Former Florida governor Jeb Bush has resigned from all of his corporate and non-profit board positions, amid mounting anticipation he will made a run for the White House.
Mr Bush, 61, the younger brother of former president George W Bush, even announced he was stepping down from the board of his own educational foundation, the Washington Post said.
The newspaper said an aide of the former governor had confirmed the moves in a statement released late on Wednesday evening. It said he was still evaluating the next steps for the businesses for which he serves as an owner or principal partner, including consulting firm Jeb Bush & Associates.
The Republican Mr Bush, whose father is former president George HW Bush, announced two weeks ago that he was “actively exploring” a run for the presidency, raising the prospect of three members of the Bush family having filled the country’s highest office.
“[This] is part and parcel of a process he is going through as he transitions to focus on a potential run for president,” said Mr Bush’s spokeswoman, Kristy Campbell. “This is a natural next step that will allow him to focus his time on gauging interest for a potential run.”
The Washington Post said the move underscored the lengths to which Mr Bush seemed to be going to avoid the problems that confronted the Republican Party in 2012. That year, the party’s candidate, Mitt Romney, founder of a major private-equity fund, struggled to explain his business interests and was attacked by both Republican rivals and President Barack Obama.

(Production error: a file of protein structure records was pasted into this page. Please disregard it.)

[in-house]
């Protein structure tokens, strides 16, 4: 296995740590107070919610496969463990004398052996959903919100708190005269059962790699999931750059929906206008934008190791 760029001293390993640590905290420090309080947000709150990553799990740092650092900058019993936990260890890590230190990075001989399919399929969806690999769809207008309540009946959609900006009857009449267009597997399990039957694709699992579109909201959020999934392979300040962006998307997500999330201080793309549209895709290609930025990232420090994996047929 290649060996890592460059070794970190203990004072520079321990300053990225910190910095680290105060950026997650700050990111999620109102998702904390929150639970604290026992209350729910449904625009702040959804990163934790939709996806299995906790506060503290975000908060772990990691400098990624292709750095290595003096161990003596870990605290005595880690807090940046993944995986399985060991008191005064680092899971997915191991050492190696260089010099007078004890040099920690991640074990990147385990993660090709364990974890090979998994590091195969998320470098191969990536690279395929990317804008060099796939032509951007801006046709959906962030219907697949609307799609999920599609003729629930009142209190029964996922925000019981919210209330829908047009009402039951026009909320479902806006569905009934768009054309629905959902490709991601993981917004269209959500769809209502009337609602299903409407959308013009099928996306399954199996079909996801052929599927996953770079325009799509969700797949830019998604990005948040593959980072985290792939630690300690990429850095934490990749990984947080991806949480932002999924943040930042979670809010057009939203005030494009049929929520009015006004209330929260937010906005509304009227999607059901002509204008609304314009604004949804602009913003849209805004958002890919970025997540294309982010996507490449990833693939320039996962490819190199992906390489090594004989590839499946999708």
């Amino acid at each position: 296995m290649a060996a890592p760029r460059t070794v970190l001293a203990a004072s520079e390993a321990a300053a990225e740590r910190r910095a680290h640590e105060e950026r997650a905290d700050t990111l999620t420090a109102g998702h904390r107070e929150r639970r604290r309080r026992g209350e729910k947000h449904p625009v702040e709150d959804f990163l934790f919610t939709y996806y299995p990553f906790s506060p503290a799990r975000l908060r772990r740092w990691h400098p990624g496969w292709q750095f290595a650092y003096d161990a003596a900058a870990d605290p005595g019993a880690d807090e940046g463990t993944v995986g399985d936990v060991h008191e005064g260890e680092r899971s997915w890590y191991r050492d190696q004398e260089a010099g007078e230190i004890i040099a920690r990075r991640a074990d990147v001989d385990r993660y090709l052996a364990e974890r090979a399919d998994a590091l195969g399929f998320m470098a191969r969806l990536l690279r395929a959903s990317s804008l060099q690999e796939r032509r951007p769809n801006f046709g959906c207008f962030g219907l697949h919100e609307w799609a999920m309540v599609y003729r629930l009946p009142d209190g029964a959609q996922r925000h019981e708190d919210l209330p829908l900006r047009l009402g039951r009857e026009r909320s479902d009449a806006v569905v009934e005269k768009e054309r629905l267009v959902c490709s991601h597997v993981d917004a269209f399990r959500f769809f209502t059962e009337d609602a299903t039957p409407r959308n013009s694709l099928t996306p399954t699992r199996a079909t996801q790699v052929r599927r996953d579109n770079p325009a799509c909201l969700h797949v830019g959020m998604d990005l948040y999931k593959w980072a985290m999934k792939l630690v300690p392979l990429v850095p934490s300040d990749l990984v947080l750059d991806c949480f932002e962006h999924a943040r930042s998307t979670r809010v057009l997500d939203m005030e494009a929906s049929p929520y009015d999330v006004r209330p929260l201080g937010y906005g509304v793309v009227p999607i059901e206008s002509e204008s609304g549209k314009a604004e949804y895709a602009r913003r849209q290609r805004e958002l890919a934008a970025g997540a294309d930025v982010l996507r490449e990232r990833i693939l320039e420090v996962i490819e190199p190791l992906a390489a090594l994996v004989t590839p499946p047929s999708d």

Mr Bush, who polls suggest would be one of the most popular Republican candidates should he decide to run, has even criticised the way Mr Romney allowed himself to be “pulled off-message”. “I’m a problem-solver. My life has been about building things up,” he told Miami’s WPLG-TV.
Mr Bush, who served two full terms as governor of Florida, announced last month that he was considering a run for the White House and would set up a political action committee, or PAC, in the new year to test the waters.
“I have decided to actively explore the possibility of running for President of the United States,” he wrote on social media. “In January, I also plan to establish a PAC that will help me facilitate conversations with citizens across America to discuss the most critical challenges facing our exceptional nation.”
A national McClatchy-Marist poll released at the time showed that Mr Romney headed a crowded Republican field of potential presidential candidates, with 19 per cent of support. Mr Bush had 14 per cent, though if Mr Romney was not in the race, the former Florida governor would be the Republican frontrunner with 16 per cent of support.
The poll also suggested that both Mr Bush and Mr Romney would trail the Democrat Party’s potential candidate, Hilary Clinton, by 12 per cent.
Mr Bush’s business portfolio is reportedly much smaller than that of Mr Romney, whose Bain Capital became one of the country’s most successful private-equity firms. Yet it is complicated and could present political problems because he has been affiliated with many industries and businesses.
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